When Jesus flipped the conversation in Matthew 5:13-16 from, “You are the salt, your are the light,” to, “I did not come to abolish the law but to fulfil it” in Matthew 5:17-20, He was not changing the subject. The subject was our presence in this world as salt and light. The subject was the Law of God in word and deed as that which gives light and life to the world.
Salt interrupts spoilage. It is sprinkled about the place to keep the corruption at bay. It was also sprinkled over the temple sacrifices and offered up to God as a pleasing aroma (Leviticus 2:13).
This means that the salt has something to do with our speech.
Let your speech always be gracious, seasoned with salt, so that you may know how you ought to answer each person. (Colossians 4:6)
Being salty means applying the word to the world around us. Such speech adds flavour, gives it punch, and keeps us from just sounding blah.
Thou shalt not be Blah
The answer to a hard heart is not a plate of aeroplane jelly. Christians are not called to point the finger, but neither are they called to an endless round of the touchy-feelies. All that such Christian cultures achieve is an inability to stand strong in the day of trial.
To the bankrupt woman caught in adultery (John 8:11), instead of the tasteless, “Oh, well, we all make mistakes…” we have, “Neither do I condemn you. Go and sin no more.”
And to the son backing out of the driveway on a Friday night, instead of, “Be careful, have fun,” we have,
My son, be attentive to my wisdom and incline your ear to understanding. For the lips of the forbidden woman drip honey, but in the end she is as bitter as wormwood… her feet go down to death… do not eat her delicacies. (Proverbs 5:1-6)
Let your words be salty… and let your light shine, said Jesus.
Light exposes things hidden in the darkness, but it does it in a particular way. Jesus tells us to let our light shine so that others will see our good works and glorify God, our Father in Heaven.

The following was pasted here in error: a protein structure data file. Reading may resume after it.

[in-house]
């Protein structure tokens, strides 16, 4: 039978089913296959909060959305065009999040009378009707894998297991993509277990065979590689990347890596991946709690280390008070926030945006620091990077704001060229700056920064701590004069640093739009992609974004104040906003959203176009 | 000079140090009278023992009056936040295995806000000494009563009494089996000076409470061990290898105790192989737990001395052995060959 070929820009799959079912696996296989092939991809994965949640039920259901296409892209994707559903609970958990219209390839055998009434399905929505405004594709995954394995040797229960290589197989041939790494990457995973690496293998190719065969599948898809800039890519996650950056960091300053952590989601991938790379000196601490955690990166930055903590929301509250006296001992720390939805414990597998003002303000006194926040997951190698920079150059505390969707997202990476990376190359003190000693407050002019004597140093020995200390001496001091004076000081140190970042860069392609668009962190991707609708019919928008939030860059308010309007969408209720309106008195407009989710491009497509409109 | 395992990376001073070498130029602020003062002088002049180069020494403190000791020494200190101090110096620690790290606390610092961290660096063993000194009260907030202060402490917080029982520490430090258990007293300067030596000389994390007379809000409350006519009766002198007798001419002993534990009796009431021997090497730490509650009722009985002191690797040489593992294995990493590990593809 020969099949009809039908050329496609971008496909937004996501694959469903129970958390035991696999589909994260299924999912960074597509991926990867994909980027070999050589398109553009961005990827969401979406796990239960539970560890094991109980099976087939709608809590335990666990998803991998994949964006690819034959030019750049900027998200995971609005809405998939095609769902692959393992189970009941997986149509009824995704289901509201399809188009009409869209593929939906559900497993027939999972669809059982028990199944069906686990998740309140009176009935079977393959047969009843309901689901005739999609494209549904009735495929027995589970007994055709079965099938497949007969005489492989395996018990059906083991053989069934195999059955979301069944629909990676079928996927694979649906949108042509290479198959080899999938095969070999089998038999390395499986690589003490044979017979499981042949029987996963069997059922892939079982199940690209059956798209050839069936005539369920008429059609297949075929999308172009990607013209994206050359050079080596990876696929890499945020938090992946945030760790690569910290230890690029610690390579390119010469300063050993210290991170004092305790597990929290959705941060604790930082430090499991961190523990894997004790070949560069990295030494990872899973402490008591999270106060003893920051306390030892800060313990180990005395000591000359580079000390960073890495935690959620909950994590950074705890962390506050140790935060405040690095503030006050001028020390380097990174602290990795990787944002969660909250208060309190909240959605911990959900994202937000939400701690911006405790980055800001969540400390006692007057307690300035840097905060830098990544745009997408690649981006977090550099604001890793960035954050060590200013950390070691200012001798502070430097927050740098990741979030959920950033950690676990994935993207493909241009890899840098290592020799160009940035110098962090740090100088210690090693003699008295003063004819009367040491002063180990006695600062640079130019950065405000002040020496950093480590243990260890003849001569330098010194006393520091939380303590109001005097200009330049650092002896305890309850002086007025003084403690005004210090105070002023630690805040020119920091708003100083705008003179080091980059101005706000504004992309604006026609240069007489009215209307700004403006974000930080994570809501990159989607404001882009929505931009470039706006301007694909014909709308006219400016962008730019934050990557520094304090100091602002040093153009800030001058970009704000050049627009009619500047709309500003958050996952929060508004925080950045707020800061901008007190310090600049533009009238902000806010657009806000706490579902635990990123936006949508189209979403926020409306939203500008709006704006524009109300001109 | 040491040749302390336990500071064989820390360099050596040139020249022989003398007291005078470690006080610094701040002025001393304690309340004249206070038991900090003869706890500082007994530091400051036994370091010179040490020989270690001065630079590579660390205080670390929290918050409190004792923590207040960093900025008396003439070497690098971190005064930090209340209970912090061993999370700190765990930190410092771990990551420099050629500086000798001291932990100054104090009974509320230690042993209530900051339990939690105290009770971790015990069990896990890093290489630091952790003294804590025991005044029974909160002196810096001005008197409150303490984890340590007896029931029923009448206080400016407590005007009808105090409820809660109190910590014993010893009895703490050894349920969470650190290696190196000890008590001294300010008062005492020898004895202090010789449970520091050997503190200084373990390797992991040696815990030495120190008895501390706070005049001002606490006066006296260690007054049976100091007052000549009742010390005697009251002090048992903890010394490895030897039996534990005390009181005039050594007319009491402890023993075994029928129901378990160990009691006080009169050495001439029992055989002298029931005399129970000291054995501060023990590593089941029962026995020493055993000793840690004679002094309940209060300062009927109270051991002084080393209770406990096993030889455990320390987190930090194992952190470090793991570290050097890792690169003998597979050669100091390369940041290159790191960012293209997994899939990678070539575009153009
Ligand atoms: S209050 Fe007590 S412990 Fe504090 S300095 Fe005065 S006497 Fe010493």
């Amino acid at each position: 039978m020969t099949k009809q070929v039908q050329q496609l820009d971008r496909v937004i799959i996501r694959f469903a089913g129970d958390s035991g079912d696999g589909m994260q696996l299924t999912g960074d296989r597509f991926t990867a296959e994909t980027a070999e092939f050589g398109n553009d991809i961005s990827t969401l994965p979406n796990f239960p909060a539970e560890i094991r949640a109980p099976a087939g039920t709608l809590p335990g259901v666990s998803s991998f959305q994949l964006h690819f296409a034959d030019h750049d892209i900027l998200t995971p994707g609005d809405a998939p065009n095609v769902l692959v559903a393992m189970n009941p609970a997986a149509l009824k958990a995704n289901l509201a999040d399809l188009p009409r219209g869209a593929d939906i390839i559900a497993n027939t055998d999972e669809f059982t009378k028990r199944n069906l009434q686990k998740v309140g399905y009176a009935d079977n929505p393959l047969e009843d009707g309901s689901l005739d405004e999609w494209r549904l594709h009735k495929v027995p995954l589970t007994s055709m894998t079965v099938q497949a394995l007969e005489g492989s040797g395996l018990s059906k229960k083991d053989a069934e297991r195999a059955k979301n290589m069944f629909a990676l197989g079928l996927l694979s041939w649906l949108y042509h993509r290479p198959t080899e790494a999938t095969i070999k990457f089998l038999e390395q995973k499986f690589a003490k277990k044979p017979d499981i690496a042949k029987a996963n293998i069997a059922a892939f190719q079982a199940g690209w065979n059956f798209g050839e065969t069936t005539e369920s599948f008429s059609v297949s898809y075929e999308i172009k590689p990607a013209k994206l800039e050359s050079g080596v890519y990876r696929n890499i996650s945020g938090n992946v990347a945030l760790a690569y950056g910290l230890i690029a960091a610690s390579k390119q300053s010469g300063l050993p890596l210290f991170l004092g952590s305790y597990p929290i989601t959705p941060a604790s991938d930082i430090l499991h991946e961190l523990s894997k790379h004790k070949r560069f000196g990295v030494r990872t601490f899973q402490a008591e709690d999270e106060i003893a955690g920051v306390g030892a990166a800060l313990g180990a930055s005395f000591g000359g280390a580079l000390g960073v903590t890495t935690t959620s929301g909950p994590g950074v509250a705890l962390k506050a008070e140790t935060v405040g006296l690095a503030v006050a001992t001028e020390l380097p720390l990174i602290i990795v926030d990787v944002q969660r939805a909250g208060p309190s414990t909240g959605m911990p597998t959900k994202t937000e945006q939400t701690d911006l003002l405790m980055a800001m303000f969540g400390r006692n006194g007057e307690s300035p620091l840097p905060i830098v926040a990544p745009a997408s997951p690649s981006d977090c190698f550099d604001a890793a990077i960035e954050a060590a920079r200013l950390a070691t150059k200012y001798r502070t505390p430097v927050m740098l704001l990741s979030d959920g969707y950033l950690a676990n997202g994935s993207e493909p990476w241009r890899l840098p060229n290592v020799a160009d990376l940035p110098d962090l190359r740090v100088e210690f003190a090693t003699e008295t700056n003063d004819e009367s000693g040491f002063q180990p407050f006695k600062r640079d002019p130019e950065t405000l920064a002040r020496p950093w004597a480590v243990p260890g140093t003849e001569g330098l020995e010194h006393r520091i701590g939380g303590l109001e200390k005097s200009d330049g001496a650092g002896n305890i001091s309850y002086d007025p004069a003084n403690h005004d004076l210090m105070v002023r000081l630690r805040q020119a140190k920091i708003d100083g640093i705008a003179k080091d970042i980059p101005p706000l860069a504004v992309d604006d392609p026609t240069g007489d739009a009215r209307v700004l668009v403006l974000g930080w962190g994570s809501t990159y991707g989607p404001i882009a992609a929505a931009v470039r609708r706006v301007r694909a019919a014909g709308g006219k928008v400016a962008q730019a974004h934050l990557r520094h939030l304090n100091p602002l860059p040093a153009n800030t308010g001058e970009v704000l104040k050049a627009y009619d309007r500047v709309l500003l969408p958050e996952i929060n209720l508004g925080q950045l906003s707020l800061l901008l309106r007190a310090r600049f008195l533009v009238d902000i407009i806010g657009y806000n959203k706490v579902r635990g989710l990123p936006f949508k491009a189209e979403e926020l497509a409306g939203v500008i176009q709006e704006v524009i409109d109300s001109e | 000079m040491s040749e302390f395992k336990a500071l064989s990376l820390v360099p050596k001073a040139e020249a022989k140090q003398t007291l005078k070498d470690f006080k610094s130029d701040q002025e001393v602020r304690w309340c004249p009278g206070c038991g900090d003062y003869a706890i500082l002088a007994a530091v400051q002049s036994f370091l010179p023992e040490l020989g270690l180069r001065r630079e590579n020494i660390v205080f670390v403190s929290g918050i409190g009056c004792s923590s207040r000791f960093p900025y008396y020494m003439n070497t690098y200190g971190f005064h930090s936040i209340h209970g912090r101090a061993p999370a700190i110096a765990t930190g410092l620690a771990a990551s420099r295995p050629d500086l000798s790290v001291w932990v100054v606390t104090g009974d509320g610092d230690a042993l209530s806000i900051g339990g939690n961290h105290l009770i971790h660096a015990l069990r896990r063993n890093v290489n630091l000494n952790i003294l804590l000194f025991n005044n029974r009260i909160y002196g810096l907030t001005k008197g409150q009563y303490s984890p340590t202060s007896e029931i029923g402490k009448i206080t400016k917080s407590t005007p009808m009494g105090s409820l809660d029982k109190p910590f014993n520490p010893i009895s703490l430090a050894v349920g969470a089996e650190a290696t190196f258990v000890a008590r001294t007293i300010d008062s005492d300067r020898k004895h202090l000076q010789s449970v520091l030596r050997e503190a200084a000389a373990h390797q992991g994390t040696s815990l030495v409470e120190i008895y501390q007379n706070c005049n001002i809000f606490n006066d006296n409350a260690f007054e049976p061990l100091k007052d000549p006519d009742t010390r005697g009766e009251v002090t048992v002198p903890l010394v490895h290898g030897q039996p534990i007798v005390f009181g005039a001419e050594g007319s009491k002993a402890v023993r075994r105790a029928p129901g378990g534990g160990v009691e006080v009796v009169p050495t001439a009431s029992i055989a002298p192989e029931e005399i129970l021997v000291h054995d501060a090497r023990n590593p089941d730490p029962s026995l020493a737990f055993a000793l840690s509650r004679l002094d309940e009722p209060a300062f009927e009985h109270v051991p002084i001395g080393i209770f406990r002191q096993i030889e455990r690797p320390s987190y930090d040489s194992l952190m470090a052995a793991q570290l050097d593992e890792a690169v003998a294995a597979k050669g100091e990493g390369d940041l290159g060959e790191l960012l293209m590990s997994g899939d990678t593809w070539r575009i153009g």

Light has to do with good deeds and those good deeds are our obedience to the Law and the Prophets.
The deeds themselves bring to light God’s goodness and that in turn reveals the futility and evil of the deeds of sinful man.
But note the emphasis. The intent is not to reveal something bad, but to reveal something good.
Think of it this way. Living next door to the guy with the bigger barn (Luke 12:16-20), we have an old lady who runs a soup kitchen. Across the street from the abortion clinic is not a mob of placard-carrying noise makers, but a Christian Mum and Bub Club.
We get salty in our conversation and well-lit in our deeds by drawing attention to the truth, beauty, and mercy of God in a dark and deceitful culture. The world is not transformed by yelling at the darkness or joining the world in its murky, lukewarm, blah.
The world is transformed by salty speech and kingdom-building soup kitchens. If you’re going to say something, say something that hits the mark. If you’re going to do something, do something that brings Christ into focus.